Since 2008, when designer drugs first came on the scene, hundreds of violent crimes, overdoses and incidents of bizarre behavior have been linked to users of synthetic marijuana. Called Spice, K2, Yucatan, Skunk and Moon Rocks, the drug consists of dried, shredded plant material sprayed with chemicals that when smoked produces an intense high. Marketed as a "safe" legal alternative to pot, the drug was sold openly in tobacco shops and gas stations.
Synthetic marijuana can cause bath salts-like euphoria, paranoia and hallucinations. In addition to becoming agitated, aggressive and violent, users have suffered seizures and heart attacks. Several states made this group of mind-altering substances illegal. One of those states was Michigan, the site of a murder case involving a high school student named Jonathan Hoffman.
After his divorced parents moved from West Bloomfield, Michigan to Scottsdale, Arizona, 17-year-old Jonathan Hoffman, in the fall of 2011, moved in with his grandparents so he could finish his senior year at Farmington Central High School. He had been accepted to East Michigan University where he planned on majoring in computer science. The boy's father, 56-year-old Michael Hoffman, a prominent divorce lawyer and co-founder of the law firm American Divorce Association for Men (ADAM), had recently retired. He and Jonathan's mother had been divorced six years and were living near each other in Scottsdale so they could spend time with Jonathan's 15-year-old sister. While living at his grandparents' condo at Maple Place Villas in the Detroit suburb, Jonathan had been smoking the synthetic marijuana Spice. He had been arrested for possession of the drug and was on probation. This had caused friction between him and his 74-year-old grandmother, a former school teacher named Sandra Layne.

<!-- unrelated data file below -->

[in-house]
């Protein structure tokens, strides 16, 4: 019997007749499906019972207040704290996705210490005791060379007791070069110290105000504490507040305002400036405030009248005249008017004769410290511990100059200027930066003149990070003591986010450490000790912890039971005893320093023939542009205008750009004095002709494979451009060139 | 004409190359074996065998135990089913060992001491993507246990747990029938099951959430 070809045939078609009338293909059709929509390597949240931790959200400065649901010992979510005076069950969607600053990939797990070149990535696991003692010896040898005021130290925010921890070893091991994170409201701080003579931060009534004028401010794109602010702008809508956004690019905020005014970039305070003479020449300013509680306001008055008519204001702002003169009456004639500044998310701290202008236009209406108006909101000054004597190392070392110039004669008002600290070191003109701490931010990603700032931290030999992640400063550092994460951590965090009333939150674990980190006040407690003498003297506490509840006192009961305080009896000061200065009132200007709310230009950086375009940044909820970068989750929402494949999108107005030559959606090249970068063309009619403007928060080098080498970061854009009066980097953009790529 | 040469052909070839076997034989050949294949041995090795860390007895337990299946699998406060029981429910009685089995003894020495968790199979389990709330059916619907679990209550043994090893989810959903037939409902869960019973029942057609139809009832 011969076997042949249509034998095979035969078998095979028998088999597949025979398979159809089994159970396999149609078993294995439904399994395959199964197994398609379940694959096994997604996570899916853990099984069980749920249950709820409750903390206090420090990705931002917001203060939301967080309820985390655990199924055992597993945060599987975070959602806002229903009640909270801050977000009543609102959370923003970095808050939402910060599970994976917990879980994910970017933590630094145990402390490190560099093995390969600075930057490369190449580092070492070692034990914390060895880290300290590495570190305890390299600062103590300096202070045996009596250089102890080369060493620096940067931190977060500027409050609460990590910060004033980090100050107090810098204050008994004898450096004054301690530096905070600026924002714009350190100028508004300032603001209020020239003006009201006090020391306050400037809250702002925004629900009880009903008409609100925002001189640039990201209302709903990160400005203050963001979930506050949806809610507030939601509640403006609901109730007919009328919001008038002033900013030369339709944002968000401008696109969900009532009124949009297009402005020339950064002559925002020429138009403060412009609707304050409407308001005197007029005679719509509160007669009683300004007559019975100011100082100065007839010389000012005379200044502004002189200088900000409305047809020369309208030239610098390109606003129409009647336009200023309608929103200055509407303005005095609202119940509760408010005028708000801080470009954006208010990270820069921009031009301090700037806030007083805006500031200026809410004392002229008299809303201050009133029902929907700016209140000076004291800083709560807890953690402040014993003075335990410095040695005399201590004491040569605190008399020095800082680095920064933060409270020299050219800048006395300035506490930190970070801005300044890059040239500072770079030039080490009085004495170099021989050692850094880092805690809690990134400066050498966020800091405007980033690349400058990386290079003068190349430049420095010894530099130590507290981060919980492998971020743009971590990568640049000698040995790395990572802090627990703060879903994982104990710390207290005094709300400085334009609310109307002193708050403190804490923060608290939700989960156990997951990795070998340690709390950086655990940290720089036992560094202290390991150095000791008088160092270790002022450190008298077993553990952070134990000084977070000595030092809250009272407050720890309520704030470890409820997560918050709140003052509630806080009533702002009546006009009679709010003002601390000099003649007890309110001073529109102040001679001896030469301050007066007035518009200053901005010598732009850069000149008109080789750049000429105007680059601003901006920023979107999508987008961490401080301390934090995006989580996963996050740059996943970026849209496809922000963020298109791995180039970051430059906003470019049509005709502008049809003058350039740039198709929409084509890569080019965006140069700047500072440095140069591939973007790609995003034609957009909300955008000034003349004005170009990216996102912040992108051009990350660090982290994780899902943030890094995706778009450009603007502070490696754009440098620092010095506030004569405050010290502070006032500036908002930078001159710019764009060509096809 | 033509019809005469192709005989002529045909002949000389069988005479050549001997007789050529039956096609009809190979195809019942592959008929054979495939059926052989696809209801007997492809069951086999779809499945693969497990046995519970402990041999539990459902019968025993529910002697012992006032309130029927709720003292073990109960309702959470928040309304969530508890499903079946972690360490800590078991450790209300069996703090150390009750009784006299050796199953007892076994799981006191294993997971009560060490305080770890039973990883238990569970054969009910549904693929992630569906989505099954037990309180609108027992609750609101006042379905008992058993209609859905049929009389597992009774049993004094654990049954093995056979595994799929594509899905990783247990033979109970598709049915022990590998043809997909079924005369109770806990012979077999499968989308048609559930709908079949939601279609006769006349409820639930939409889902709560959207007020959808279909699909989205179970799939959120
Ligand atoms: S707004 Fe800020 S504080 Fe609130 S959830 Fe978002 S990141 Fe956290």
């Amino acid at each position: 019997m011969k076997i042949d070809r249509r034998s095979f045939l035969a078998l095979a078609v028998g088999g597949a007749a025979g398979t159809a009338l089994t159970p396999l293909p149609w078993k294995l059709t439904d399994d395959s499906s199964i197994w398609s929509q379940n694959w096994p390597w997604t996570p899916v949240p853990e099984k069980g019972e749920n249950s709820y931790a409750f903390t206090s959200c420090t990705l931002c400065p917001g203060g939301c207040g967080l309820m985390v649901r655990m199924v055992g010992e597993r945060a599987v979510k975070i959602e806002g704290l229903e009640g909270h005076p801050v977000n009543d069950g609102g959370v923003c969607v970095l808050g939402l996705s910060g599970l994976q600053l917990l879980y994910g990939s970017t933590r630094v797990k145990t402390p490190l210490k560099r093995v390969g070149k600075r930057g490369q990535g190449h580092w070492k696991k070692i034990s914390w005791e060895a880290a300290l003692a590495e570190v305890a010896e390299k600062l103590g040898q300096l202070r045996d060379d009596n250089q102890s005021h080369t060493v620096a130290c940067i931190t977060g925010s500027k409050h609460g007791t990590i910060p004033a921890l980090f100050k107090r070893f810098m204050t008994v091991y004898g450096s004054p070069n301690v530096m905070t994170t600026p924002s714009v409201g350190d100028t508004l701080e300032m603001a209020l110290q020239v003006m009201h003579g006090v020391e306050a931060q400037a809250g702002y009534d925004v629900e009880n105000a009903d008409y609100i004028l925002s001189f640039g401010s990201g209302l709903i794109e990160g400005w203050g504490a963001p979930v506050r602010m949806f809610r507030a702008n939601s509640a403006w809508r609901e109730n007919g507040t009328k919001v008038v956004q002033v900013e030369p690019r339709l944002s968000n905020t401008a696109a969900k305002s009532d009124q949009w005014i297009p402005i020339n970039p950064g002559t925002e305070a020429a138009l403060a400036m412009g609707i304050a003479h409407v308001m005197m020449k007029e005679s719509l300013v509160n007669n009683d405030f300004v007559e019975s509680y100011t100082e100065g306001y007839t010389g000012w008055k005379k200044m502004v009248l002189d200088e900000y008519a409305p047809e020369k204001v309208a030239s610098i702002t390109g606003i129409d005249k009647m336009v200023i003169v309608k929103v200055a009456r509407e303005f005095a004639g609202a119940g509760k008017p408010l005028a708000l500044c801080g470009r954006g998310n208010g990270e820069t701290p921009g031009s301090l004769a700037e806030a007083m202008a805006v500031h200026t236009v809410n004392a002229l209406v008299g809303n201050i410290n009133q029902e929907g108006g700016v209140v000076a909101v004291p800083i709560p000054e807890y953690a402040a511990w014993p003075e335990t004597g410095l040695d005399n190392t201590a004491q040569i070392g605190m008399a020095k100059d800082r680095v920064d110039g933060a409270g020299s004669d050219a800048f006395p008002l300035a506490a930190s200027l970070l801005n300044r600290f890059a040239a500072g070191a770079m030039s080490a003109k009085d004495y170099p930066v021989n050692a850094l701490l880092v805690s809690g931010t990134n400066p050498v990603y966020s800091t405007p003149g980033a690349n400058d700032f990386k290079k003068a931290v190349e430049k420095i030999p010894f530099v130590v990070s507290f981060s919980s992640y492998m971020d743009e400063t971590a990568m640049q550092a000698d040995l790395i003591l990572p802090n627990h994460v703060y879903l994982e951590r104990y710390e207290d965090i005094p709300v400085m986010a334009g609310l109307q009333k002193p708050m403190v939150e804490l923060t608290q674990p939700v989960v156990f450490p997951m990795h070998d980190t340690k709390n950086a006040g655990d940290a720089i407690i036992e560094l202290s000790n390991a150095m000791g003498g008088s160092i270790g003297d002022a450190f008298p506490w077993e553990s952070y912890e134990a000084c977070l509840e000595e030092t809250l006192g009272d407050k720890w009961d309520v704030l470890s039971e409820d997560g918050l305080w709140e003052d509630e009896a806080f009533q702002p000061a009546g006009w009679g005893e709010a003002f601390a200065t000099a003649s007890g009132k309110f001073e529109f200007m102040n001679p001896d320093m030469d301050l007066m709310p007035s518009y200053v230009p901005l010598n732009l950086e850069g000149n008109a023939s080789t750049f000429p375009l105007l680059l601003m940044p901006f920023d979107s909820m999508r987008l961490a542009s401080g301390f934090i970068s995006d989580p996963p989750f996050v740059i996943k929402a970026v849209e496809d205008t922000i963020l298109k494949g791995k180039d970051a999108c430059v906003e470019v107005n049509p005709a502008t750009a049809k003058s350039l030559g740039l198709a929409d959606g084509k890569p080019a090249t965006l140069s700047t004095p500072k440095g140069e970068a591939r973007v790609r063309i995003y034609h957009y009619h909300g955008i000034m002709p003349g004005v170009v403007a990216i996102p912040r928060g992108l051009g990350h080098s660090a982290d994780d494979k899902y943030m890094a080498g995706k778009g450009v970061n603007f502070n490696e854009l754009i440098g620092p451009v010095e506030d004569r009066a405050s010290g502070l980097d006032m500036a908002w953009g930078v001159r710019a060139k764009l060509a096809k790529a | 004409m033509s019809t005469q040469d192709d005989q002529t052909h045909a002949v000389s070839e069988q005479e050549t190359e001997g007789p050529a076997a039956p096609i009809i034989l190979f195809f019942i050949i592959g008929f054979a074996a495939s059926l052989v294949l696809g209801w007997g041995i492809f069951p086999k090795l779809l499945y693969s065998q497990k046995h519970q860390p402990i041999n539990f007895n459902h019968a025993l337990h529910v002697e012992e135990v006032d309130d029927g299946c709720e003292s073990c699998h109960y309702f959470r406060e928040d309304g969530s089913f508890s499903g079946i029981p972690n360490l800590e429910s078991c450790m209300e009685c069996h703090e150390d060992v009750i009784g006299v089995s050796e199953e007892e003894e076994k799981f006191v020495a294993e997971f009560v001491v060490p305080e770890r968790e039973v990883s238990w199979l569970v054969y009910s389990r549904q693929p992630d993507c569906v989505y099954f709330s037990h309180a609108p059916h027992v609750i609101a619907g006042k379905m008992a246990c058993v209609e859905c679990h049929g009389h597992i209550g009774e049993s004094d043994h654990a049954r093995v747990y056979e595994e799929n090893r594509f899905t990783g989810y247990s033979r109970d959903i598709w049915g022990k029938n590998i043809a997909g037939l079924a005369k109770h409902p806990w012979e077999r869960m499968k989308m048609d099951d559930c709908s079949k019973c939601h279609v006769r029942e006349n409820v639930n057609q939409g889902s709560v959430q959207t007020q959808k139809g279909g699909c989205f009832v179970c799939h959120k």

Late in the afternoon of Friday May 18, 2012, neighbors heard Jonathan and his grandmother yelling at each other from inside the condo. They were fighting over Jonathan's schoolwork and his drug abuse. Hearing several gunshots, several neighbors called 911. Jonathan himself phoned for help, screaming that he'd been shot several times and that he was going to die. Three minutes into his 911 call he exclaimed that he had been shot again.
Police officers rolled up to the scene at 5:25 PM and ordered Sandra Layne out of the dwelling. She walked out of the condo carrying a .40-caliber Glock semi-automatic pistol and announced that she had just "murdered" her grandson.
Emergency personnel rushed Jonathan Hoffman to Botsford Hospital in Farmington Hills where he died less than an hour later. Police officers transported the 74-year-old mother of five to a holding cell in the West Bloomfield police station.
The Oakland County Medical Examiner determined that Jonathan Hoffman had been shot 10 times. (Later, a toxicological analysis showed that the victim had been high on Spice.)
An Oakland County prosecutor charged Sandra Layne with open murder, a general homicide charge which covered first and second-degree murder. On May 21, 2012, following her arraignment at the West Bloomfield District Court, the judge ordered Sandra Layne to be held without bail in the Oakland County Jail. Her attorney Mitch Ribitwer told reporters that his client, married for 28 years, had never been in trouble before. "She's very distraught, very upset. It's a very difficult time."
In April 2013 an Oakland County jury rejected Sandra Layne's self defense argument and found her guilty of second-degree murder. The judge sentenced the 75-year-old to a minimum of 22 years in prison.